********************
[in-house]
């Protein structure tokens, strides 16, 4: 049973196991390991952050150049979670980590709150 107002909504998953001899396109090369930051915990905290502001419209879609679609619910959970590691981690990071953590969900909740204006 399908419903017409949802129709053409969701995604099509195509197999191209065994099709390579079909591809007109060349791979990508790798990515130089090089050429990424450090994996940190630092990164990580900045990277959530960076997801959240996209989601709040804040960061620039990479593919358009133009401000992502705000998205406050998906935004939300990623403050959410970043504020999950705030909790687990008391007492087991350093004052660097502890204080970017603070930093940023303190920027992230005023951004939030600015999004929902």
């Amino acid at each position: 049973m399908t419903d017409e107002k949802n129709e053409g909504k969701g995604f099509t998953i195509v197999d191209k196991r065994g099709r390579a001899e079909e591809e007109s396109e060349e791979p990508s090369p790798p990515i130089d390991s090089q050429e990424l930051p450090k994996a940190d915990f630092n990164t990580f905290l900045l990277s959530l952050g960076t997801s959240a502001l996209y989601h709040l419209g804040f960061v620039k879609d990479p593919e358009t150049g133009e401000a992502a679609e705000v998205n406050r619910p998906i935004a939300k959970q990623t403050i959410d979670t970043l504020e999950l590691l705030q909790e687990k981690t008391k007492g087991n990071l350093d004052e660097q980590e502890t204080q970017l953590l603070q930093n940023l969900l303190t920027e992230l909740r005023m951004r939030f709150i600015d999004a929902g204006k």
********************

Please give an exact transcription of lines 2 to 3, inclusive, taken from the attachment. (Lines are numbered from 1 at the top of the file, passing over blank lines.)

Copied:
């Protein structure tokens, strides 16, 4: 049973196991390991952050150049979670980590709150 107002909504998953001899396109090369930051915990905290502001419209879609679609619910959970590691981690990071953590969900909740204006 399908419903017409949802129709053409969701995604099509195509197999191209065994099709390579079909591809007109060349791979990508790798990515130089090089050429990424450090994996940190630092990164990580900045990277959530960076997801959240996209989601709040804040960061620039990479593919358009133009401000992502705000998205406050998906935004939300990623403050959410970043504020999950705030909790687990008391007492087991350093004052660097502890204080970017603070930093940023303190920027992230005023951004939030600015999004929902």
């Amino acid at each position: 049973m399908t419903d017409e107002k949802n129709e053409g909504k969701g995604f099509t998953i195509v197999d191209k196991r065994g099709r390579a001899e079909e591809e007109s396109e060349e791979p990508s090369p790798p990515i130089d390991s090089q050429e990424l930051p450090k994996a940190d915990f630092n990164t990580f905290l900045l990277s959530l952050g960076t997801s959240a502001l996209y989601h709040l419209g804040f960061v620039k879609d990479p593919e358009t150049g133009e401000a992502a679609e705000v998205n406050r619910p998906i935004a939300k959970q990623t403050i959410d979670t970043l504020e999950l590691l705030q909790e687990k981690t008391k007492g087991n990071l350093d004052e660097q980590e502890t204080q970017l953590l603070q930093n940023l969900l303190t920027e992230l909740r005023m951004r939030f709150i600015d999004a929902g204006k």